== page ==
by KARA VANDERBIJL
Orange is the New Black
creator Jeniji Kohan
Orange is the New Black's wildly popular first season saw Piper Chapman (Taylor Schilling) sentenced to 15 months in federal prison for a crime she'd committed ten years previous: carrying a suitcase full of drug money for her ex-girlfriend, Alex Vause (Laura Prepon), a globetrotting drug smuggler. In Litchfield prison, Piper comes face-to-face with a colorful cast of characters whose personalities are as varied as their crimes. More importantly, she sees Alex again for the first time in a decade, and they revisit their romance, to the detriment of her "real life" relationship with Larry, her fiance. In the season finale, after a bad breakup with Larry, Piper's ongoing spat with a fellow inmate, Pennsatucky, turns violent and they exchange blows (and perhaps stabs) in the prison courtyard. Then, every bit as dreadful as its blue counterpart, an orange screen flashed, letting us know we'd have to wait another year for more.
Binge-watching is proof of television's addictive powers. Two weeks ago, I sat down to watch Orange's second season, and didn't really stand up again until I was finished. I've always been partial to this kind of media-consumption; I like being able to get to the resolution of something on my own time. With Kohan's show, binge-watching only heightens the enjoyment. You begin to think you can't escape your own home (just one more episode just one more), then the only tolerable space between you and the computer is the distance between your armchair and the fridge. It's a sad existence but damn it if Orange doesn't make it worth my time.
Season 2 opens with a disorienting trip to Chicago in the middle of the night: Piper's pulled from SHU, where she's been since the incident with Pennsatucky, and thrown onto a plane with a bunch of strangers. Nobody tells her what's going on, which makes Piper very upset, because Piper is used to people humoring her. She's tall and blonde! She lives in New York! She juices!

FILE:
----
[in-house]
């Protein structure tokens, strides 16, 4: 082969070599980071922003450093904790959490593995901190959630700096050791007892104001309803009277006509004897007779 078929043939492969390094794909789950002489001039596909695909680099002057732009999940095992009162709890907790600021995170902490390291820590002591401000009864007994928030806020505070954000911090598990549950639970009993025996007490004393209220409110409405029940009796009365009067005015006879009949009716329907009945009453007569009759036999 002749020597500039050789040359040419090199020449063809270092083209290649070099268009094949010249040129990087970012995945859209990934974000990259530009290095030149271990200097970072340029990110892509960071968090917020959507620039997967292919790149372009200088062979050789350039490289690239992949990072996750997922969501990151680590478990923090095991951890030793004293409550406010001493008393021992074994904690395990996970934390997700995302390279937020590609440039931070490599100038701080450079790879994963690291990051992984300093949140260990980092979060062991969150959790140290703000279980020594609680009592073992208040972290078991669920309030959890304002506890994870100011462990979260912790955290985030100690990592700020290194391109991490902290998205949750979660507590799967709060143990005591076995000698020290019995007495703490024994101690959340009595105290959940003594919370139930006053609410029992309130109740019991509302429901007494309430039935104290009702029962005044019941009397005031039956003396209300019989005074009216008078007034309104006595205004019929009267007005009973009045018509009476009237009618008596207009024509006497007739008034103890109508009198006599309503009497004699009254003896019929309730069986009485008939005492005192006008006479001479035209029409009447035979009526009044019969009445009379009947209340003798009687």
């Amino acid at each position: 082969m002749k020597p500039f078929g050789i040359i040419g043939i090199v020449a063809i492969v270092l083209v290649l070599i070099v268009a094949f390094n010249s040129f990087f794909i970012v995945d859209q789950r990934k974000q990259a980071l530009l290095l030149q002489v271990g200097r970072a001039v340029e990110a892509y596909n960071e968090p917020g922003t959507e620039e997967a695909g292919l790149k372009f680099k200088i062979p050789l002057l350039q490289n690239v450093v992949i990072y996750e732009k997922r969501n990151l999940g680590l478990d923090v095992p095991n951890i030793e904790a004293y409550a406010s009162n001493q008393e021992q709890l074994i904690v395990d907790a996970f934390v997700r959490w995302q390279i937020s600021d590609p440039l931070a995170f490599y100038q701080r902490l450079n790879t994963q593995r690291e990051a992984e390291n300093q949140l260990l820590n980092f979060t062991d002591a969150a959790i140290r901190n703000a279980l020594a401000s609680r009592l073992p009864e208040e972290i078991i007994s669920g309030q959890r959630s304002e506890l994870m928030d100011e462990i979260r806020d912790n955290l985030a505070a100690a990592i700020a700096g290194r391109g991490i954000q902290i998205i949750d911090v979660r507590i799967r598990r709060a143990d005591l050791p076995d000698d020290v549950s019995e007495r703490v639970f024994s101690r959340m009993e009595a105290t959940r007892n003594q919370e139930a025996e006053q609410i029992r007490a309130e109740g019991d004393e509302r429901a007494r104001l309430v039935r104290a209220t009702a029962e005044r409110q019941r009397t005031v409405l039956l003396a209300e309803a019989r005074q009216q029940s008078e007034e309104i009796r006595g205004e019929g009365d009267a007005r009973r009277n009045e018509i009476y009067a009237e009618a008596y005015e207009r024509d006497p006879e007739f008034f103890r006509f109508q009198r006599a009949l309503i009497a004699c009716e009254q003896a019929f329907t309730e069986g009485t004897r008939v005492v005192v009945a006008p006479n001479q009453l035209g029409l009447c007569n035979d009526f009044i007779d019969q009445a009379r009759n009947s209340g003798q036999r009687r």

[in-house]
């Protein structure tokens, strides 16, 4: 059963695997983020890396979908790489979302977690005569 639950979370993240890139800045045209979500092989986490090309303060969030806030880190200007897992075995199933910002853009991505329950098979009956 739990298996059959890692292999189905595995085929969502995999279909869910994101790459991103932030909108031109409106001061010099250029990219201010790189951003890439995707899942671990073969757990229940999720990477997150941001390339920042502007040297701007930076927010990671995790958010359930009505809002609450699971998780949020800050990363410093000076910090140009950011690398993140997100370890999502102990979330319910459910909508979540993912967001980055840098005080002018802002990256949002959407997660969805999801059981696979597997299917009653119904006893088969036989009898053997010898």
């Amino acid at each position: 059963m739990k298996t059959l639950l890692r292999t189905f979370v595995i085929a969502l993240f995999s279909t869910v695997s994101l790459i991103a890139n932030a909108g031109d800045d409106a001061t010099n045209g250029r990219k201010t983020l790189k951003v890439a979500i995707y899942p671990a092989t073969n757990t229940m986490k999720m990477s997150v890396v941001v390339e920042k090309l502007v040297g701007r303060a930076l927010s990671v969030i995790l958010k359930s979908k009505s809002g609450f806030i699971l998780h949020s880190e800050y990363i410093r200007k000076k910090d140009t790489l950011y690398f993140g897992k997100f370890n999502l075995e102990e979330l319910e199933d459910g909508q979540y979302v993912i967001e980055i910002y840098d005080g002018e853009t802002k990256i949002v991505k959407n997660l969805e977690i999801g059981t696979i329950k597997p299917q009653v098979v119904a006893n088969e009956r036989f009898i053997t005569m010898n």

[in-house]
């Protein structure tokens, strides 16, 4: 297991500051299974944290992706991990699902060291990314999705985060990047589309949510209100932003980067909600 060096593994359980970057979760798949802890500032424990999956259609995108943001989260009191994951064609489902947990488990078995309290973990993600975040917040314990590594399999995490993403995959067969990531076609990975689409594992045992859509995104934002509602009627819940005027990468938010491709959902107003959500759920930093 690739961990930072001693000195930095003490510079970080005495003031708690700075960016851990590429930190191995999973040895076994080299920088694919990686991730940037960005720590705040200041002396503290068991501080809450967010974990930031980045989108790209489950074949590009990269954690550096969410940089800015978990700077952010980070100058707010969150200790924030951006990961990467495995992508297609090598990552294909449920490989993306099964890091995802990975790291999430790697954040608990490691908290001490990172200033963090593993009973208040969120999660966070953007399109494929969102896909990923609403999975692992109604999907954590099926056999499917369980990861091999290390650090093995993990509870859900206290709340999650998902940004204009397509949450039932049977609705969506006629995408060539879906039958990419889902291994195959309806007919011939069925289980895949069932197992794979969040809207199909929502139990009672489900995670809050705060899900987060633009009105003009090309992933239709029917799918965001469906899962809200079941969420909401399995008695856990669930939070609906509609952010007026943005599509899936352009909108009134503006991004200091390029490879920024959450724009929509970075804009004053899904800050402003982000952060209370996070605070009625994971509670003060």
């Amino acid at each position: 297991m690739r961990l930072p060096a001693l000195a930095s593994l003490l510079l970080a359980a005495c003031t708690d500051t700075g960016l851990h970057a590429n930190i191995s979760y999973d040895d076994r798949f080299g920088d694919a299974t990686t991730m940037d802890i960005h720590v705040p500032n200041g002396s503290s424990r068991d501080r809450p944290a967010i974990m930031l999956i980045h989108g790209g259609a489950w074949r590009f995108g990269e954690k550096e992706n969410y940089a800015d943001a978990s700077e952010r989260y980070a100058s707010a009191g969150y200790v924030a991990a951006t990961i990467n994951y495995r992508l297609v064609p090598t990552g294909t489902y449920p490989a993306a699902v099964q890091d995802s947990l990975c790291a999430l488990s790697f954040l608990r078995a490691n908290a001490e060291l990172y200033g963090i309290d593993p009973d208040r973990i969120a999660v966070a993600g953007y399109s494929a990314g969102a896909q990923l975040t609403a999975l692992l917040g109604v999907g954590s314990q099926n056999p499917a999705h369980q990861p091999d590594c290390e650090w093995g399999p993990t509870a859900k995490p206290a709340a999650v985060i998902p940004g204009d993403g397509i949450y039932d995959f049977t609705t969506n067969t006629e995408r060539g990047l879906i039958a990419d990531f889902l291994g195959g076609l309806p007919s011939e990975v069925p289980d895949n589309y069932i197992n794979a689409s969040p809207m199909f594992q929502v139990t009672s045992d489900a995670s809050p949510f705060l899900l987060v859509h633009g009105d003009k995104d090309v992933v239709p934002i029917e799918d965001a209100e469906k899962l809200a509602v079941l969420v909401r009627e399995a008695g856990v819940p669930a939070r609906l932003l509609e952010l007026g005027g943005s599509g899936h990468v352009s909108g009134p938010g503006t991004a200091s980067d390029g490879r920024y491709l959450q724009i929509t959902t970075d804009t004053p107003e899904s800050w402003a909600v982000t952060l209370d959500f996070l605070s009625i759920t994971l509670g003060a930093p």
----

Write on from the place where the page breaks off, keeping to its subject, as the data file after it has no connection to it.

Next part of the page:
As it turns out, Piper and Alex have been brought to the Windy City for the trial against Kubra Balik, Alex's former boss. Alex begs Piper to lie to the court, to tell them that she's never met Kubra, because if they tell different stories things won't go well for them. Piper balks at the dishonesty, but obeys in the end: then, in a horrible twist, finds out that Alex testified against Kubra and was given an early release.
Alex's betrayal was so satisfying that it took me a while to figure out that the smoky-voiced Vause is actually trying to protect Piper. Alex is now basically a sitting duck for Kubra's evil henchmen, stuck in an apartment in Queens getting more and more paranoid.
Piper's perjury and potentially extended sentence are peanuts compared to being dead. Still, being dead can’t compete with her hurt feelings. It’s hard to put things into perspective when the reigning perspective has always been your own. I'm surprised she didn't yell, "I've never been a lesbian!" as Alex disappears around the bend and into freedom.
Piper returns to a Litchfield that’s facing significant problems. Assistant warden Natalie Figueroa’s embezzling has been taking its toll: there’s human waste coming up through the shower drains, the generators in the basement have no fuel in them, and there’s a staff shortage.
Figueroa’s crimes aren’t the only ones that are beginning to show. After their dalliance last season, Daya’s pretty pregnant with Officer John Bennett’s baby, and the bigger she gets, the more she wants him to ‘fess up and face the consequences so that they can build their family on a foundation of truth. Lol. You can’t blame Bennett for being reluctant — sex between an inmate and CO is considered rape, even if it’s consensual — but it’s no wonder Daya, whose own family was a mess, wants stability for her kid.